Podcast: 5 Great British Horror Films

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BritFlicks Podcast host Stuart Wright talks with 606 Distribution co-founder Pat Kelman about 5 Great British Horror Films.

  1. EVE (1968, Journey to the Unknown TV series)
  2. Vault of Horror (1973)
  3. Frankenstein & the Monster From Hell (1974)
  4. The Omen (1976)
  5. The House that Bled to Death (1980, Hammer House of Horror TV Series.

Source: 606 Distribution’s Pat Kelman Talks 5 Great British Horror Films.

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PJ Harvey Documentary A Dog Called Money Announced

The film about her 2016 album The Hope Six Demolition Project will premiere next year

PJ Harvey is the subject of a new documentary called A Dog Called Money, Stereogum reports. Directed by Irish photographer and filmmaker Seamus Murphy—who is a frequent Harvey collaborator—the documentary follows the creation of Harvey’s 2016 album The Hope Six Demolition Project. It features footage of the musician recording in London, as well as their travels to Kosovo, Afghanistan, and Washington D.C. A Dog Called Money is set to premiere at Berlinale 2019, the Berlin International Film Festival, in February.

Earlier this year, PJ Harvey shared her Dark River soundtrack song “An Acre of Land.” In September, she announced that she’ll be scoring the stage adaptation of the 1950 film All About Eve.

Source: PJ Harvey Documentary A Dog Called Money Announced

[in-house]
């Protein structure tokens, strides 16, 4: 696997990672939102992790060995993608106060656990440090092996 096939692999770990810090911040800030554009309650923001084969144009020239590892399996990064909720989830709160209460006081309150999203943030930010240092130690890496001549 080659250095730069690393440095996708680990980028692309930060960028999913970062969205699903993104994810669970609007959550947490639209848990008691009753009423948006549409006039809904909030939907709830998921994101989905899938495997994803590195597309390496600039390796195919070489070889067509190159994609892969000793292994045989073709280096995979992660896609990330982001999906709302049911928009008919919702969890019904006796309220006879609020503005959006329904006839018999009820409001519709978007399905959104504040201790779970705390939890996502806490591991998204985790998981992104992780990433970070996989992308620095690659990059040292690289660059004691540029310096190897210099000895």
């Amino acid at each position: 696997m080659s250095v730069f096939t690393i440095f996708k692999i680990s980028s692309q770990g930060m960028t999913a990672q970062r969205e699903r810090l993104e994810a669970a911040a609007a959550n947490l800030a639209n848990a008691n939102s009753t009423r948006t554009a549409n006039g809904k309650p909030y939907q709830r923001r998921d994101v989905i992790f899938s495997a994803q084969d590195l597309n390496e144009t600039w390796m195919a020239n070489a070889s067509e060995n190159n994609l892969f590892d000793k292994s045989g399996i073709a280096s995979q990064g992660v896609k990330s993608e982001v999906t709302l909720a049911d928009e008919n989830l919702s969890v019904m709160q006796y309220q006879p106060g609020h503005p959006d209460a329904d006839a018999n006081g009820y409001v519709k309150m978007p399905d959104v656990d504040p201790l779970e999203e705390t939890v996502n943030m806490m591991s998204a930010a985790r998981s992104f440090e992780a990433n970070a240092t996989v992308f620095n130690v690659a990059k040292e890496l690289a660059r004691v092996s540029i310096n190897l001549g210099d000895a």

The Primal Attraction of ‘Beast’

Arresting lead performances give this British psychological thriller an alluringly dangerous sexual energy.

At first it comes on like a grim version of Sixteen Candles: a young, flame-haired woman flees her house after being upstaged at her own birthday party (where her older sister makes a happy announcement, with perfect malicious timing), then gets tipsy at a club and ends up with a dodgy boy who turns out to be a creep. Life is almost comically frustrating for Moll (Jessie Buckley), but Beast is no John Hughes scenario. Moll’s not a teenager anymore, and her stunted existence—she lives with her parents and helps tend a father with dementia—is shadowed by a troubling incident from her past.

Beast, which played during the first week of SIFF, is Michael Pearce’s feature writing/directing debut. The beast stalking the Isle of Jersey—that small enclave of Englishness just off the coast of France—has already killed a handful of people, including a victim slain the night of Moll’s birthday. Pearce rolls out the story as a whodunit, scattering a few viable suspects around—but Moll’s family, and the police, think the main candidate is Pascal Renouf (Johnny Flynn), the rough, scar-faced young man who came to Moll’s rescue the night she ran away. Moll and Pascal, both cast out by society, rush toward each other as though magnetized. She knows he could be the killer, but after having been surrounded by dullards on a small island all her life, the intoxication of their chemistry overwhelms her. When an insinuating police officer (Trystan Gravelle) interrogates Moll and asks whether her sex life with Pascal has been out of the ordinary, she contemptuously replies, “It’s not ordinary. It’s amazing.”